I’ve had my bagging sensors twitching for the hills just to the left of Loch Lomond for some time now so, having booked a pitch on the Luss campsite, I collected Dawn and we hurtled up the M74 in low dudgeon and arrived a bit early due to missing a key motorway junction which would have provided a half-way Tump bag. If you know what I mean.
Wednesday dawned brightly and so we set off for what I expected would be a reasonably short and easy hillwalk around the Scriddle Horseshoe – not so much a horseshoe as half a banana, but famous walks never refer to bananas, so they. I meantersay, the Fairfield Banana wouldn’t really cut it, would it?
The first hill, Beinn Dubh has lots of closely-packed and tightly knit contours – knitted, in fact, into the shape of a huge green hill which is odd since the hill’s name translates as “Black Hill”. However, in July, it is covered in luciously sweet summer grass; a beautiful prospect. It was poiled somewhat by an early but short shower which we avoided by a ten-minute break under my group shelter thingy. The next shower got us wet, though, as did the one after that and the next one and so on…
After Beinn Dubh, we passed fairly easily over Mid Hill and descended by it’s East-facing ridge, pointing directly at Loch Lomond’s islands. 8 miles, according to walkhighlands route-planning doinz.
Thursday was to be a better day for the weather and we returned to Glen Luss to climb Beinn Eich – a similarly grassy upturned-boat-shaped lump with heavingly closely packed contours, but finishing with a little grassy cone and followed by a delightful romp down a long and narrow(ish) grassy ridge. This kind of thing is much more suited to Cumbria where it would get much more attention from hillwalkers and would have it’s very own chapter in a Wainwright guidebook. As would Doune Hill – the next one on the ridge.
Doune Hill has a steep descent to a bealach where Dawn was left to set up Camp 1 with the rucksacks whilst me and LTD struggled up the slopes of Doune Hill East Top.
LTD remarkably showed off his tracking skills by locating Dawn’s temporary camp using only his nose and we all set iff down the steep slopes to Glen Mollochan which leads soggily back to Glen Luss and Luss village. We did about 12 miles.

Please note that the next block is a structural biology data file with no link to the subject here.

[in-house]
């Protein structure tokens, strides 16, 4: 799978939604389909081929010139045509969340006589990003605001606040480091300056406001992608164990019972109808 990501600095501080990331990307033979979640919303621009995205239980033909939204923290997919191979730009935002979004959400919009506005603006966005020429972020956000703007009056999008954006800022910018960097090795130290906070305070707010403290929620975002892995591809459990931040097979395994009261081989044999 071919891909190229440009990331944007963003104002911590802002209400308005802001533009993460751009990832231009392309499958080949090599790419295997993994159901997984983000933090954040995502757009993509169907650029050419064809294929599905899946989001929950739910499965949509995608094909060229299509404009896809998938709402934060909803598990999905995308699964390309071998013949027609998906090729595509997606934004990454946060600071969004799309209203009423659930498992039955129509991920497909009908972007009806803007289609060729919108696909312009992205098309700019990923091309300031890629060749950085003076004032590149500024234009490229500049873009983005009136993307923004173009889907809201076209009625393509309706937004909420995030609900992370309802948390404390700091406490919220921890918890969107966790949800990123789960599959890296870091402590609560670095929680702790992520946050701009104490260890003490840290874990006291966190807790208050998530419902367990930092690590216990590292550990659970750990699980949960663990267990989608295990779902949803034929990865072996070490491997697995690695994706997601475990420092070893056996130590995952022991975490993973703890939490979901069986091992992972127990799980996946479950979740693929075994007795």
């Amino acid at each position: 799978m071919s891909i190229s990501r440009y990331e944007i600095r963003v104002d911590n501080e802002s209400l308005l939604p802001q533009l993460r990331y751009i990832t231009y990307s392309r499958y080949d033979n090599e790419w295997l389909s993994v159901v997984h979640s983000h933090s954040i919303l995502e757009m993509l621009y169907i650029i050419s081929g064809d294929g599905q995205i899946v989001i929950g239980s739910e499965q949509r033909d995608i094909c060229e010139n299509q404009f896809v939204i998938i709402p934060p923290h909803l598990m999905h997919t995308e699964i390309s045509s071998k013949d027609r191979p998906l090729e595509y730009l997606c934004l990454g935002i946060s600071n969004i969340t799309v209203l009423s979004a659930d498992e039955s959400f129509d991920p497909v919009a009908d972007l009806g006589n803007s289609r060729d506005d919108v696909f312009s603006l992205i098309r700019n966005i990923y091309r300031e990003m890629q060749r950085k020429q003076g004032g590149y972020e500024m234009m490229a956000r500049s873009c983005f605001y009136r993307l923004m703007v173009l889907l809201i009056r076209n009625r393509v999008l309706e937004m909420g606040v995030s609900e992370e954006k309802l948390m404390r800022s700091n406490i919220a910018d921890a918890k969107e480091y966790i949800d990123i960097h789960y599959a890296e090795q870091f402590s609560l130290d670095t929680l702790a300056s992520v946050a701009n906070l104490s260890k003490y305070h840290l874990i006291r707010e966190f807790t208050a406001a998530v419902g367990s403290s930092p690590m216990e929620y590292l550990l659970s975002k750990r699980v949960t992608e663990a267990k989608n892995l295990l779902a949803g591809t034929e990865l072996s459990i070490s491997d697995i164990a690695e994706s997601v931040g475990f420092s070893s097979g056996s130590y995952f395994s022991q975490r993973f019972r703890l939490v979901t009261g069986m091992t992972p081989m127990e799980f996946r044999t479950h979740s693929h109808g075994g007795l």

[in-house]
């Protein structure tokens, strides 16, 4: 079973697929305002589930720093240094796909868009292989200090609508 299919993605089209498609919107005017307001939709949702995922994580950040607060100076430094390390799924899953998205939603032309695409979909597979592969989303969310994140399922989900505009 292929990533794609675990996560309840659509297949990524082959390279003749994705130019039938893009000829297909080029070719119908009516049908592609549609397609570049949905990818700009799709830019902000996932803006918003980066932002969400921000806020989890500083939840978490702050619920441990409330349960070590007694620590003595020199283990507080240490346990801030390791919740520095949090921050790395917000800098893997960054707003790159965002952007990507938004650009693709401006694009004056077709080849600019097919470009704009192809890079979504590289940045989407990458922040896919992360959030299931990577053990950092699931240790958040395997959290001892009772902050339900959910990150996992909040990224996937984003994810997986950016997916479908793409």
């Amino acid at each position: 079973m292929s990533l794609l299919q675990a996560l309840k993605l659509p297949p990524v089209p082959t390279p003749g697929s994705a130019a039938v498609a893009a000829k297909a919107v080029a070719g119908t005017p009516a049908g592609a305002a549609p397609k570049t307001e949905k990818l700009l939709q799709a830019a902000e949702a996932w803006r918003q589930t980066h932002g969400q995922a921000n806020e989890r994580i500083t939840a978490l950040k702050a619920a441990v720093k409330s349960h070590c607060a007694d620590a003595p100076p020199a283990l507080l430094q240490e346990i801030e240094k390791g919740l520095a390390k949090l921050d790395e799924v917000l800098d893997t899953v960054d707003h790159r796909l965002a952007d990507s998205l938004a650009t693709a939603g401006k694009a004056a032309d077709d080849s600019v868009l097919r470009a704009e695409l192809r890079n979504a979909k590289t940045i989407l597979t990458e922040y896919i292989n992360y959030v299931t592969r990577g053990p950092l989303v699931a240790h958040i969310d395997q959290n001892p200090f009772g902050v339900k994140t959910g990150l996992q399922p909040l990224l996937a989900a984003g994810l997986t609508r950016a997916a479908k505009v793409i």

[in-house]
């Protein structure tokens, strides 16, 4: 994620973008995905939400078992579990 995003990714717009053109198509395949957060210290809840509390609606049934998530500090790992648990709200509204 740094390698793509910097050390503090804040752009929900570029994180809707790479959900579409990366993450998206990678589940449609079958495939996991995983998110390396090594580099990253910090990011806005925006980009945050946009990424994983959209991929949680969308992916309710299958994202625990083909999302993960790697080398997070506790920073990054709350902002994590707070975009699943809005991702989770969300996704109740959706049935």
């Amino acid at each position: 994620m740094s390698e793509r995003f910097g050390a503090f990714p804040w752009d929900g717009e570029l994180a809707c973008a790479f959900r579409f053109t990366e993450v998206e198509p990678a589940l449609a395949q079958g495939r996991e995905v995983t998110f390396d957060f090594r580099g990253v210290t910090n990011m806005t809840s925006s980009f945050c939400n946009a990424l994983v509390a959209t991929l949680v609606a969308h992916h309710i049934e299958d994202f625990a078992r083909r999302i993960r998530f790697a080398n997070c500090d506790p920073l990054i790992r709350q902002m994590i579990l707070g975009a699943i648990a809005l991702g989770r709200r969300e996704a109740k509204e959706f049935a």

Friday had a bad forecast and so I made no hard plans, but thought we could maybe have a half day or an hour or two bagging something a bit easier on the legs and it was with some relief, after a bit of a lie-in, that the first spatters of rain hit the tent at about ten o’clock. Then it proceeded to chuck it down all day. There was a hint that it was slacking off a bit in the afternoon so we set off hopefully for Balmaha for a little expedition up Conic Hill. But the weather was terrible, so whilct Dawn stocked up on whatever she stocked up on, I bought dentasticks for the pooch and Australian merlot for me.
And that was that.
The Luss Hills are very fine hills, though and we only bagged three of the eight Marilyns available there. And we spotted multiple fine wild camping spots. And there was just the one other party behid us on the first walk and nobody else on the hill on the second walk, so we had the place to ourselves. And, the campsite is much too expensive for it’s own good, and occupied and/or visited by criminals one of whom was carted off by a huge gang of youthful policemen and another who pinched the campsite’s bikes and an honesty box. Then there’s the constant noise of the main road which roars away all night, the screeching gulls, the german tourists chattering late into the night and the disco from the hotel next door, plus wandering Glaswegian drunks….. Am I going on too much? At least nobody complained about my snoring. It’s cos they couldn’t hear it above the din. Innit? Not going back to the campsite anyway.
But the hills are worth it. I’ll have to return for the hills.